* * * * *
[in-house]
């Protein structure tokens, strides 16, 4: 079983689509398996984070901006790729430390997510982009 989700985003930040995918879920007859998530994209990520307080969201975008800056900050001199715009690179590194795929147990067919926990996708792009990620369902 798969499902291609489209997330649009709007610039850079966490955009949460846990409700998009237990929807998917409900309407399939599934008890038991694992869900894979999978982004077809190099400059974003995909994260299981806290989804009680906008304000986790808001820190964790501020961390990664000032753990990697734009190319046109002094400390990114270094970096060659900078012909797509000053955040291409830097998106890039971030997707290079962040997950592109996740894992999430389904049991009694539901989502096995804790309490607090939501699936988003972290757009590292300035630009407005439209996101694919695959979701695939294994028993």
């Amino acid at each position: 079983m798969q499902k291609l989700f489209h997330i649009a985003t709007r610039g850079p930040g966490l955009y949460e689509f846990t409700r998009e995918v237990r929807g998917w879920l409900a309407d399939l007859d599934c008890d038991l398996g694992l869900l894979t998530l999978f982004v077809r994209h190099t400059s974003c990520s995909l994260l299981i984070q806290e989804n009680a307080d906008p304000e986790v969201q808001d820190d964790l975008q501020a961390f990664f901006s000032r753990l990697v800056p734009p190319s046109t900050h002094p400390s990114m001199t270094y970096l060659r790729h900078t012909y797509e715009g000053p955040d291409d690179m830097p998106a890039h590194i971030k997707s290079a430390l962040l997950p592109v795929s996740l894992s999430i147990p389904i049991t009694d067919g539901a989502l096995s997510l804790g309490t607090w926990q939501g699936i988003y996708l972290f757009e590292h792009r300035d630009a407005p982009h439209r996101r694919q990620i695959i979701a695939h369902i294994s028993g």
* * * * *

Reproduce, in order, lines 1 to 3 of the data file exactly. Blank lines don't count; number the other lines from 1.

[in-house]
């Protein structure tokens, strides 16, 4: 079983689509398996984070901006790729430390997510982009 989700985003930040995918879920007859998530994209990520307080969201975008800056900050001199715009690179590194795929147990067919926990996708792009990620369902 798969499902291609489209997330649009709007610039850079966490955009949460846990409700998009237990929807998917409900309407399939599934008890038991694992869900894979999978982004077809190099400059974003995909994260299981806290989804009680906008304000986790808001820190964790501020961390990664000032753990990697734009190319046109002094400390990114270094970096060659900078012909797509000053955040291409830097998106890039971030997707290079962040997950592109996740894992999430389904049991009694539901989502096995804790309490607090939501699936988003972290757009590292300035630009407005439209996101694919695959979701695939294994028993």
């Amino acid at each position: 079983m798969q499902k291609l989700f489209h997330i649009a985003t709007r610039g850079p930040g966490l955009y949460e689509f846990t409700r998009e995918v237990r929807g998917w879920l409900a309407d399939l007859d599934c008890d038991l398996g694992l869900l894979t998530l999978f982004v077809r994209h190099t400059s974003c990520s995909l994260l299981i984070q806290e989804n009680a307080d906008p304000e986790v969201q808001d820190d964790l975008q501020a961390f990664f901006s000032r753990l990697v800056p734009p190319s046109t900050h002094p400390s990114m001199t270094y970096l060659r790729h900078t012909y797509e715009g000053p955040d291409d690179m830097p998106a890039h590194i971030k997707s290079a430390l962040l997950p592109v795929s996740l894992s999430i147990p389904i049991t009694d067919g539901a989502l096995s997510l804790g309490t607090w926990q939501g699936i988003y996708l972290f757009e590292h792009r300035d630009a407005p982009h439209r996101r694919q990620i695959i979701a695939h369902i294994s028993g």